Spending 24 hours at sea
A bunch of teenagers are hoping for some warmer weather as they prepare to spend 24 hours out on the Orakei Basin.
Sea cadets from across Auckland and Northland will launch their crown boats at 4pm tomorrow and keep sailing or rowing until 4pm the next day.
This is the second year St Cuthbert's College student Imogen Samuels, who is part of the Orakei based TS Achilles unit, has taken part in the gruelling challenge.
The 17-year-old says the hardest part is the freezing cold hours just before dawn.
"It is so cold and your hands are incredibly sore from rowing for the last eight hours and you are getting a bit tired."
But members always pull together and motivate each other.
"Team work is pretty much what this is all about," she says.
Every four hours the cadets within each unit switch between resting and keeping the boat moving.
TS Achilles has been located in the same building on Tamaki Drive for 50 years and the New Zealand Cadet Forces have been training young New Zealanders for 150 years.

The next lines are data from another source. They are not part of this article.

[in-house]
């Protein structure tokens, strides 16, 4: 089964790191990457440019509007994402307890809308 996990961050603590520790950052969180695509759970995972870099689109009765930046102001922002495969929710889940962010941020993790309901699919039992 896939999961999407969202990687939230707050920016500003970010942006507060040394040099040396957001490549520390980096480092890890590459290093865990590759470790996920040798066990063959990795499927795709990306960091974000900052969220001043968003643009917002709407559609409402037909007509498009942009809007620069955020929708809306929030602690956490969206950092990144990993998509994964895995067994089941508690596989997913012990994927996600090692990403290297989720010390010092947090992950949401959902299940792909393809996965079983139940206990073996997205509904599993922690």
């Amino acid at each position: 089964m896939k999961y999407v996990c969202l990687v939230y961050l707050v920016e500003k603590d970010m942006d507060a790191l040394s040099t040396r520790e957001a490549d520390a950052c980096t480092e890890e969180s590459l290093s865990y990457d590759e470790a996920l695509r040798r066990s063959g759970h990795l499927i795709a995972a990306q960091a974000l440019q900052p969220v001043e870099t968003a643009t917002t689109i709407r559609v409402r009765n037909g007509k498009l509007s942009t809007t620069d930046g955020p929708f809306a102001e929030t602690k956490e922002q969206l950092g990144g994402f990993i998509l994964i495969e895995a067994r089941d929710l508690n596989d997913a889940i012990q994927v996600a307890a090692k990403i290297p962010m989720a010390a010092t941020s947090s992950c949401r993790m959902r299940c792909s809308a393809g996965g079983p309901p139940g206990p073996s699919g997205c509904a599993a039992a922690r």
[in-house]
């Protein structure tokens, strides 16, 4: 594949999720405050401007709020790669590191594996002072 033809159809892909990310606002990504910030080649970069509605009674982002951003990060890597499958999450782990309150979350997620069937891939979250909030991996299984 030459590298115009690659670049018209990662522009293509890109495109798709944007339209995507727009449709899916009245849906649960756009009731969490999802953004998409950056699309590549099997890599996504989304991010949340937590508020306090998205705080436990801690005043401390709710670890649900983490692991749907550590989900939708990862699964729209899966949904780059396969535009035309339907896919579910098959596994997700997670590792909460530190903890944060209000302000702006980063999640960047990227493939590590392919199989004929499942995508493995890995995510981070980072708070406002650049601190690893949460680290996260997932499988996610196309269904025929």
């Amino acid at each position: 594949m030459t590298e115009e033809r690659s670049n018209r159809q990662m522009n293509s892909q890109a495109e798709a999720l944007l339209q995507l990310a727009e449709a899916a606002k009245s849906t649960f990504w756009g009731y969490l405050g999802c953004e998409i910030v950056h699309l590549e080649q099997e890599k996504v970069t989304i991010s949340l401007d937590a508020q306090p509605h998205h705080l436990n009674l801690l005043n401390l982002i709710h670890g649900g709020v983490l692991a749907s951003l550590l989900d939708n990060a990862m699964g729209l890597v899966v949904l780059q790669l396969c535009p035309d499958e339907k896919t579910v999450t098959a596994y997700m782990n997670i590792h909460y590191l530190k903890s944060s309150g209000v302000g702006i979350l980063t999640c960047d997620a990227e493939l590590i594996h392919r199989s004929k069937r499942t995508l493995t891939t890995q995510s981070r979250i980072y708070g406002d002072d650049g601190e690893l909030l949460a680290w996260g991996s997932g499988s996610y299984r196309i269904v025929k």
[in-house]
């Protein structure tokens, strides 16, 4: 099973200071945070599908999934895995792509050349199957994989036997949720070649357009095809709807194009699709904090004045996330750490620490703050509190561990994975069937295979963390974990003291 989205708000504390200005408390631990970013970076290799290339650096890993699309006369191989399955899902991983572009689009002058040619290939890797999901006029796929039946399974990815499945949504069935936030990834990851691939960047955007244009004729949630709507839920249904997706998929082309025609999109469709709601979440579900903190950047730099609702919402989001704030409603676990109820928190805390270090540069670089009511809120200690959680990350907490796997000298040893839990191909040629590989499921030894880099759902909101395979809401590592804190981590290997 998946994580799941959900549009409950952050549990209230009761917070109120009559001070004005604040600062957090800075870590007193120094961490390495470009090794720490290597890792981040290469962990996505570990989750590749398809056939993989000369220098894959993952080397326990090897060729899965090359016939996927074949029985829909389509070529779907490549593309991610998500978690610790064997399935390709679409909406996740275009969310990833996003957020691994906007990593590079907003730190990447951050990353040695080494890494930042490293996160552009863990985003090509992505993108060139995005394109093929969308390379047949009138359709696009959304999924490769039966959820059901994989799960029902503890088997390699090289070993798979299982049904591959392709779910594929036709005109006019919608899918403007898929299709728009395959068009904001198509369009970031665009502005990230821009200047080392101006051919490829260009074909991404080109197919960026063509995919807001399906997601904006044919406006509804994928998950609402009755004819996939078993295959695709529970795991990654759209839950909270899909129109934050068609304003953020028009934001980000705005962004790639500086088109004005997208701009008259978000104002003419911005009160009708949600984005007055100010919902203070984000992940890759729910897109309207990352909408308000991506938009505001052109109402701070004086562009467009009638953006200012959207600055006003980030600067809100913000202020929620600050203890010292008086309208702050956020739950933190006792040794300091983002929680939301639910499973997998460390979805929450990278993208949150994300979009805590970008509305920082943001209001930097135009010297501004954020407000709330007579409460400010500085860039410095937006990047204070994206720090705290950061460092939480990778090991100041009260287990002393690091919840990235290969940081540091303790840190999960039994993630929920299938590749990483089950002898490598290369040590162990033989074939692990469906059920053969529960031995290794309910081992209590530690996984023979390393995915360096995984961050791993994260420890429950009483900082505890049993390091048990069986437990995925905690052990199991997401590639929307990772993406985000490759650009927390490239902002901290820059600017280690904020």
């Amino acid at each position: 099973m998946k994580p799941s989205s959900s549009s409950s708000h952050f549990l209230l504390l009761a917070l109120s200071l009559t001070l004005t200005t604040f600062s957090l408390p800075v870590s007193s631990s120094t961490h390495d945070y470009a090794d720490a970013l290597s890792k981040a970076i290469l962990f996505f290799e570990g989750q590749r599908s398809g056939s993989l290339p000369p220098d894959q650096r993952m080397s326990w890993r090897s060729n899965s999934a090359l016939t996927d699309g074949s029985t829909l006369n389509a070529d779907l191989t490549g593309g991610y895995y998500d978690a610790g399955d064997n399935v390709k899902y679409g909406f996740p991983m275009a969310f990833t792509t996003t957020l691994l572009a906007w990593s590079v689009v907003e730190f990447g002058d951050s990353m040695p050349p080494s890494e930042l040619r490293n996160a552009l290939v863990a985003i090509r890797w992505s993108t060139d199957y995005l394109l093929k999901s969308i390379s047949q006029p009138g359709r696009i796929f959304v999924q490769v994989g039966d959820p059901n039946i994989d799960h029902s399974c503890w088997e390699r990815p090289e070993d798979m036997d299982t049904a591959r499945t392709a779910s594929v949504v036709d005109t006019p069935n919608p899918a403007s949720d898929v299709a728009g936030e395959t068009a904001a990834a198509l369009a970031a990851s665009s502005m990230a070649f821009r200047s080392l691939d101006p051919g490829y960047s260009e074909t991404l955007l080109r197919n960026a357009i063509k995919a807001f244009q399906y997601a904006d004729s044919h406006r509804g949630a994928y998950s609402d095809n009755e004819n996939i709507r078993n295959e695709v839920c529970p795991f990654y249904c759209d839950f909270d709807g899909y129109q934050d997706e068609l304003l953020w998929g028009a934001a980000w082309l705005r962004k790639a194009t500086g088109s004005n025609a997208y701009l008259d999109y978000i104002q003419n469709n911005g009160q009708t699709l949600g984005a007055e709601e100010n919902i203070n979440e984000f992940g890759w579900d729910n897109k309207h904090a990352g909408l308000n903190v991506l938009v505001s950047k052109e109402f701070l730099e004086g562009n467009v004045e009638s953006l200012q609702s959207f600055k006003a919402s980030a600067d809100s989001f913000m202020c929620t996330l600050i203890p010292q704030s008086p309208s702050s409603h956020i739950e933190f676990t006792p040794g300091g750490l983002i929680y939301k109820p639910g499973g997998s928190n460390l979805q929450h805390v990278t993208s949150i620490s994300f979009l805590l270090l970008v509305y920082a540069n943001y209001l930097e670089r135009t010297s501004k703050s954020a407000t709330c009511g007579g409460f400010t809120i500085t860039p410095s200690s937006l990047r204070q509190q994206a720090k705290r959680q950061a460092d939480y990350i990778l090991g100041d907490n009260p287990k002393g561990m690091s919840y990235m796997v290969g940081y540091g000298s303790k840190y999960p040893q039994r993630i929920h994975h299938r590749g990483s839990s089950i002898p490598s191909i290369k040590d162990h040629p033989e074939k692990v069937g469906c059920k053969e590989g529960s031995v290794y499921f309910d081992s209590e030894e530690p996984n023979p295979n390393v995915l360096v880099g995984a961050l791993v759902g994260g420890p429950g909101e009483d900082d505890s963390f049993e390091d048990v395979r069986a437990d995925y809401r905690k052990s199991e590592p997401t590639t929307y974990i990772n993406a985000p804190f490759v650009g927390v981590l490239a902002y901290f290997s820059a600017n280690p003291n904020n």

Imogen finds many people have a misconception about the sea cadets.
"Generally when I tell people I belong to the cadets they say, ‘oh, so you are going to be in the Navy' but soon they realise there is more to it.
"I joined so I could learn to sail and I've enjoyed every moment of it. I've made lots of friends. They are people that I am probably closer to than some of my friends at school."
For King's College student Max Lichtenstein joining the cadets was a way to fast-track his dream.
"I have always wanted to join the Navy and then I found out about all the cool things the cadets do on the weekends and weekdays so I decided to come along and give it a go."
He says it has opened his eyes to leadership and valuable life skills.
"We can wear this uniform and apply these skills here but we can go to school and wear a different uniform but apply the same skills. That is the big thing for me."
Go to achilles.org.nz.
East And Bays Courier